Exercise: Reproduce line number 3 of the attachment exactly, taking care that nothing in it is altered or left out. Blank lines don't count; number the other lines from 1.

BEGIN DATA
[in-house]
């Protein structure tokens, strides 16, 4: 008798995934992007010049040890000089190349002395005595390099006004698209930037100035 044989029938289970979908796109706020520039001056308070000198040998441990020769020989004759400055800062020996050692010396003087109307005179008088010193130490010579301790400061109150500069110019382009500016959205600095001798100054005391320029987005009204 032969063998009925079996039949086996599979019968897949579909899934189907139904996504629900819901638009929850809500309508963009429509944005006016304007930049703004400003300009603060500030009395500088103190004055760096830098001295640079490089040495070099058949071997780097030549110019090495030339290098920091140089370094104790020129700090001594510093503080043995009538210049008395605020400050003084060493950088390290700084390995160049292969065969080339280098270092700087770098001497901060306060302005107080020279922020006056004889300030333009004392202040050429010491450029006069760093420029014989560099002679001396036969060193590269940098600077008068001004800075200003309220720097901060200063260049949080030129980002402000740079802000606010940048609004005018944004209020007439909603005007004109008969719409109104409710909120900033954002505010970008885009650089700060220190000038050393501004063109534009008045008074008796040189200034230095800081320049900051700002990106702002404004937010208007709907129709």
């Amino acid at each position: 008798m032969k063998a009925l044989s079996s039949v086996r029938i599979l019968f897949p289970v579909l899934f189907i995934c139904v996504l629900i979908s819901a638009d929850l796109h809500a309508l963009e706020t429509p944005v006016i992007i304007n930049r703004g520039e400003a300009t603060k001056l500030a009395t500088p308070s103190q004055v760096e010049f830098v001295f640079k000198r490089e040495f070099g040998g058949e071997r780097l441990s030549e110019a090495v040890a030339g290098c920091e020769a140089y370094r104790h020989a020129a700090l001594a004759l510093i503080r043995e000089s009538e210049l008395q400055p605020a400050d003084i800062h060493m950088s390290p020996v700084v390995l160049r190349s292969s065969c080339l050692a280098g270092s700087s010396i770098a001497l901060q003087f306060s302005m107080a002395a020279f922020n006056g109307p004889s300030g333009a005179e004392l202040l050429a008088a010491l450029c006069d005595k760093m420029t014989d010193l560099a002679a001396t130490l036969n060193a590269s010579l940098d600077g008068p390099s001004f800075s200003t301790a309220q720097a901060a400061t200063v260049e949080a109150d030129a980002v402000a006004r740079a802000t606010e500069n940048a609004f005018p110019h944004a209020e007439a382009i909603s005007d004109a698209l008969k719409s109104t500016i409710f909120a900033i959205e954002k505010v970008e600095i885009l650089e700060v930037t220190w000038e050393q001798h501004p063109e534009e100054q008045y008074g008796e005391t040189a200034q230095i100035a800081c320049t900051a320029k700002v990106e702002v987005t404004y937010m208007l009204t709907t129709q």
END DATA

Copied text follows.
């Amino acid at each position: 008798m032969k063998a009925l044989s079996s039949v086996r029938i599979l019968f897949p289970v579909l899934f189907i995934c139904v996504l629900i979908s819901a638009d929850l796109h809500a309508l963009e706020t429509p944005v006016i992007i304007n930049r703004g520039e400003a300009t603060k001056l500030a009395t500088p308070s103190q004055v760096e010049f830098v001295f640079k000198r490089e040495f070099g040998g058949e071997r780097l441990s030549e110019a090495v040890a030339g290098c920091e020769a140089y370094r104790h020989a020129a700090l001594a004759l510093i503080r043995e000089s009538e210049l008395q400055p605020a400050d003084i800062h060493m950088s390290p020996v700084v390995l160049r190349s292969s065969c080339l050692a280098g270092s700087s010396i770098a001497l901060q003087f306060s302005m107080a002395a020279f922020n006056g109307p004889s300030g333009a005179e004392l202040l050429a008088a010491l450029c006069d005595k760093m420029t014989d010193l560099a002679a001396t130490l036969n060193a590269s010579l940098d600077g008068p390099s001004f800075s200003t301790a309220q720097a901060a400061t200063v260049e949080a109150d030129a980002v402000a006004r740079a802000t606010e500069n940048a609004f005018p110019h944004a209020e007439a382009i909603s005007d004109a698209l008969k719409s109104t500016i409710f909120a900033i959205e954002k505010v970008e600095i885009l650089e700060v930037t220190w000038e050393q001798h501004p063109e534009e100054q008045y008074g008796e005391t040189a200034q230095i100035a800081c320049t900051a320029k700002v990106e702002v987005t404004y937010m208007l009204t709907t129709q």